Flint family: 50 years of fairs


Tradition spans three generations

By Riley Miller and Nathan Kraatz - [email protected]



From left, Lauren Davis, Cindy Anderson, Alex Anderson, Alison Davis, Terri Barton and Andrew Davis reminisce over photos from fairs in Clinton County taken over the past 50 years.


Nathan Kraatz | Wilmington News Journal

Lauren Davis shows a pig at a previous fair in Clinton County.


Courtesy photo

Any member of the Flint family will tell you about the benefits of 4-H and what it teaches children – responsibility, teamwork, leadership, friendship, public speaking, practical and marketable skills, and the value of hard, dirty work.

“You learn how to fork manure,” said Chuck Flint, laughing. “4-H teaches you a lot of things. No organization is any better than that.”

Alex Anderson, a 4-H advisor, said that options for 4-H activities go beyond livestock and include family and consumer science projects and others.

“4-H does not pin you down to a country life, a country setting,” Anderson said. “There’s multiple opportunities to be involved in 4-H and live in the cities.”

Anderson said that those who want to get involved in 4-H have only to call the Ohio State University Extension office in Clinton County by dialing 937-382-0901.

“There’s amazing leaders throughout the community that would more than welcome the kids in their club,” Flint said. “And teach them the things that 4-H teaches throughout the year and for many years after.”

NEW VIENNA — Next week, a torch will be passed at the conclusion of the Clinton County Fair.

Eighteen-year-old Andrew Davis will compete in his final county fair, an event that marks 50 years of the Flint family’s participation in the Clinton County Fair. Meanwhile, Andrew Davis’ sister and cousins will continue to compete in fairs for years to come and more family members will be of competing age soon.

The family tradition truly began more than 50 years ago when Bill Flint exhibited his black angus in county fairs starting in 1944.

Terri Barton, Bill Flint’s eldest daughter, was first to revive her father’s activities in the fair in 1966. Showing steer just as Bill did, she began the 50 year legacy that the family now holds today.

Her siblings – Chuck Flint, Cindy Anderson and Alison Davis – also competed, as did all of their children, every year for the last 50 years.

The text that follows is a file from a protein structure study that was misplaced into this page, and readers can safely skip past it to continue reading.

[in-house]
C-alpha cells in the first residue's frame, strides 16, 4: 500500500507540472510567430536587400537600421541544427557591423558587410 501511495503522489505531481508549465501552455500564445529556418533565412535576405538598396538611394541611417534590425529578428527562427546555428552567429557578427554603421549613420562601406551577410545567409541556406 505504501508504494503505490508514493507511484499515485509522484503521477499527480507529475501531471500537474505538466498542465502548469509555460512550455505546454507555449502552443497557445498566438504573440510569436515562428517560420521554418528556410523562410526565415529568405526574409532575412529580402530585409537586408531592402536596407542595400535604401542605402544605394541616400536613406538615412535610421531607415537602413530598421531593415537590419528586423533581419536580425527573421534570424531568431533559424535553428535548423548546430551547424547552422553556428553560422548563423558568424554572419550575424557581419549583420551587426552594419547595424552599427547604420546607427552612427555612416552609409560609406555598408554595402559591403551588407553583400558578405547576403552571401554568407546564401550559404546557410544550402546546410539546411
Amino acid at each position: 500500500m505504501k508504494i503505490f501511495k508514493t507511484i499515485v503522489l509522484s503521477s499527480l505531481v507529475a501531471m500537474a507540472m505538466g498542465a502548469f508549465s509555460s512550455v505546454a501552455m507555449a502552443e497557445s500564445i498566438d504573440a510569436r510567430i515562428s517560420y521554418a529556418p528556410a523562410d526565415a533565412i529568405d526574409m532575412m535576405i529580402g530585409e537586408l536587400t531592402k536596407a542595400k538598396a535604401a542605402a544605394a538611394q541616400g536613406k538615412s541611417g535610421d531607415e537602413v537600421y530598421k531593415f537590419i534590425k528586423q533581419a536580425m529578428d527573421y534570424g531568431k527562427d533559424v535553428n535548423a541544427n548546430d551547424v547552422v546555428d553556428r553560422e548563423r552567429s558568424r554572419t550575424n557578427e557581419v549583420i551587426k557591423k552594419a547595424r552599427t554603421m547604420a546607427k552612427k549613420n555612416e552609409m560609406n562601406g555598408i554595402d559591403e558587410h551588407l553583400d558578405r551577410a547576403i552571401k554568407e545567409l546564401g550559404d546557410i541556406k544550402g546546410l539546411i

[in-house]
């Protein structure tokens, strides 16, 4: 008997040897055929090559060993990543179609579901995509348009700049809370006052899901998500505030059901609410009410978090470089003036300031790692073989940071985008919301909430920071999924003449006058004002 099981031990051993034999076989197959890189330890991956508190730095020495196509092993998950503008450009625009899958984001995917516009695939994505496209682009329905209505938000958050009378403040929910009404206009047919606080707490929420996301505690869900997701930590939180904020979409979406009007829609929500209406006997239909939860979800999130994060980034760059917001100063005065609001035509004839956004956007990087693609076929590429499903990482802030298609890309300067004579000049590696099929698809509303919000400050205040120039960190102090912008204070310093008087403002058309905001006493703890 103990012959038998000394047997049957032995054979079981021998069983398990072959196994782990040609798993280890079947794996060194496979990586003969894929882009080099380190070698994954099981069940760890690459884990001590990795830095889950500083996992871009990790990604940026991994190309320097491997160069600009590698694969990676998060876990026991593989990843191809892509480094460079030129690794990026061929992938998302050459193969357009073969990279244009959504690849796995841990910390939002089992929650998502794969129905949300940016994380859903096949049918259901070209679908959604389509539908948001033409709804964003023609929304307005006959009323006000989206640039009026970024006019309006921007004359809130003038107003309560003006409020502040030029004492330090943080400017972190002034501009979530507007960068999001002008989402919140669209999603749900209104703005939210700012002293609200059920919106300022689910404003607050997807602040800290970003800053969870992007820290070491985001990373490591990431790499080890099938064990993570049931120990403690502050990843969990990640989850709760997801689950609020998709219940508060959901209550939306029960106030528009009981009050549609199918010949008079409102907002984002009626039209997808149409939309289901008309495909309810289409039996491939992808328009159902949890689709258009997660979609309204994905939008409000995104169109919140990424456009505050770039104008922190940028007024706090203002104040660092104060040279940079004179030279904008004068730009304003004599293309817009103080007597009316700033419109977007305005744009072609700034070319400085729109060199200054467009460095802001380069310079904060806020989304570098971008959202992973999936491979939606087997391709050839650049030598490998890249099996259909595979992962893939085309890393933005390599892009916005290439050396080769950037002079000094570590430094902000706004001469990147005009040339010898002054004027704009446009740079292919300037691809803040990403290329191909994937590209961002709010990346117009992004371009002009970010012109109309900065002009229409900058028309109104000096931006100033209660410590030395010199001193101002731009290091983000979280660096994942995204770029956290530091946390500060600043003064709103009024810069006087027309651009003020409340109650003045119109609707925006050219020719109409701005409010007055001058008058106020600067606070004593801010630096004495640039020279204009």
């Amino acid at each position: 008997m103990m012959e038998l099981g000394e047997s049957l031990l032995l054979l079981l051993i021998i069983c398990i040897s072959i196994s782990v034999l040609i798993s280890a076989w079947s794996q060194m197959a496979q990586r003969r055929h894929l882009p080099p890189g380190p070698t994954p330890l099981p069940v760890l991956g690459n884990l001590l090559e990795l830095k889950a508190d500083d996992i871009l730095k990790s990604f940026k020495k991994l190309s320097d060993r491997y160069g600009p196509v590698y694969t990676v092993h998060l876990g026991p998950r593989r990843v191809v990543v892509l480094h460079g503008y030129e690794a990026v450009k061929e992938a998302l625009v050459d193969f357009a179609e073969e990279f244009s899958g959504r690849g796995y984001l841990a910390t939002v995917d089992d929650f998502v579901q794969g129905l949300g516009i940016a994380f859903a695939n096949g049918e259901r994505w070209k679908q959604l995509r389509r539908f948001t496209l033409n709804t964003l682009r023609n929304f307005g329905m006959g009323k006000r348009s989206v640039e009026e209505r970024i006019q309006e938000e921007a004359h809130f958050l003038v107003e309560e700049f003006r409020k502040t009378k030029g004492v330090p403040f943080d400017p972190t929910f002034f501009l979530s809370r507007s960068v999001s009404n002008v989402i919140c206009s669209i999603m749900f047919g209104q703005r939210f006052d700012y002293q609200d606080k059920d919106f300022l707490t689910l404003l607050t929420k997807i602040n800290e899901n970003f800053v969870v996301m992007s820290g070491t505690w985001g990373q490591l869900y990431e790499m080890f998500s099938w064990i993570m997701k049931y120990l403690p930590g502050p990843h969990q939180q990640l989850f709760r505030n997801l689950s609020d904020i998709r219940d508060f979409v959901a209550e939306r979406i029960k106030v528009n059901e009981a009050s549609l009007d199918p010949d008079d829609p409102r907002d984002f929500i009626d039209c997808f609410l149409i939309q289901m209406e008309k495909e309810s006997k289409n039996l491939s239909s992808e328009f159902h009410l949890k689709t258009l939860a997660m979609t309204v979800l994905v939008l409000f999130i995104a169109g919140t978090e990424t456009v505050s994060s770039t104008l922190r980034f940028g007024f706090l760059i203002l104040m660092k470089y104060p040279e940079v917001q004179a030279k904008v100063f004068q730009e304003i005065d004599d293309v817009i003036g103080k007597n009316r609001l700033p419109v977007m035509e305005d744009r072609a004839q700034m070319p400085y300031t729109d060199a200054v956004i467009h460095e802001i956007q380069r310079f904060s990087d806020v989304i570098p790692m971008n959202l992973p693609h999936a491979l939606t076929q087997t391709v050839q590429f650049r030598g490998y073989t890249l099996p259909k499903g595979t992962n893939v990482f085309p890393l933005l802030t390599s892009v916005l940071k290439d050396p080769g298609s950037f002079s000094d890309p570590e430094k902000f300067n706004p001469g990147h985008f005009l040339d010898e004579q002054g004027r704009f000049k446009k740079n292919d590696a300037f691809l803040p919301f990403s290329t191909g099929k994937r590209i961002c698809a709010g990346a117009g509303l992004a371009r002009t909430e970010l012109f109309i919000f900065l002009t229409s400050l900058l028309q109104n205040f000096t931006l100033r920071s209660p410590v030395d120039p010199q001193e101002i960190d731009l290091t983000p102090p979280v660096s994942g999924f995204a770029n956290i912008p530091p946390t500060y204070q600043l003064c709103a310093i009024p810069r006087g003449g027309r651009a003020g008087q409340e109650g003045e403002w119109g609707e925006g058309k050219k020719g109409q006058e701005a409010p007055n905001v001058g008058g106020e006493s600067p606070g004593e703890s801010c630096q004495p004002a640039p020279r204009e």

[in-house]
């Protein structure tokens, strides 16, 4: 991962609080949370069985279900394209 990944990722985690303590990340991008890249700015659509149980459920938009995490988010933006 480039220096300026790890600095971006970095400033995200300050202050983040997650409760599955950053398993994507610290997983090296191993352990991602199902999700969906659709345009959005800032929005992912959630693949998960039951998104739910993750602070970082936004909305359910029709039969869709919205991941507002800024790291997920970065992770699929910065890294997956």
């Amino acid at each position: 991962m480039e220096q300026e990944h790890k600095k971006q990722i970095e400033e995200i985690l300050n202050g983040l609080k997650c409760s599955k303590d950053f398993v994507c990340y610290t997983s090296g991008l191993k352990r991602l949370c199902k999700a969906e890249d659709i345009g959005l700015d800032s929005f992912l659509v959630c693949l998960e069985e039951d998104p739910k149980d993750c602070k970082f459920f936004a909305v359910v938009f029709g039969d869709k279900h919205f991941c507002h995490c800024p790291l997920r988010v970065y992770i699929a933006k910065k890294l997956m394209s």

“It’s not something that we set out to do,” Terri Barton told the News Journal. “It just happened. It really doesn’t seem that long ago that we started.”

The Flint family of New Vienna has not only competed for half a century, but they’ve shown every animal that can be entered into the fair and have won awards for every kind of animal but one – sheep – which Andrew Davis will show this year.

Andrew Davis, in his tenth and final year, will also show beef, hogs and goats, and Taylor Barton will show goats. Between them and Andrew Davis’ sister, Lauren Davis, they will show twenty-five animals in this year’s fair.

All of Bill Flint’s daughters recall different memories from the last 50 years of fairs – memories of fun, love and manure.

“There’s just something about being at the fair, and the sawdust smell, the smell of the cattle, it was fun,” said Terri Barton. “We used to sit on the show box and play a card game called Tonk, and we listened to an old … song, Honky Tonk Woman, blasting through the barns. Those were just great times growing up.”

“And that’s where my husband asked me for my first date was at the fair on the show box,” said Cindy Anderson.

“The times probably we really weren’t crazy about it was when we were cleaning out the barns,” or when a steer drags you through mud and manure in front of everyone, said Alison Davis.

“There’s just nothing like it – a lot of memories,” said Cindy Anderson, Alex Anderson’s mother. “It’s just a good community connection.”

The new generation shares those memories and hopes to continue the tradition for many more years to come.

The youngest current exhibitor, nine-year-old Taylor Barton, has been going to the fair since she was a baby and is excited about showing her three goats at this year’s fair. She said she enjoys showing the different kinds of goats, seeing how they do and, of course, “you get to get ribbons.”

Trisha Hughes, Terri Barton’s daughter, said 4-H and showing at the county fair not only creates memories but requires dedication and hard work as a family both in and outside of the ring.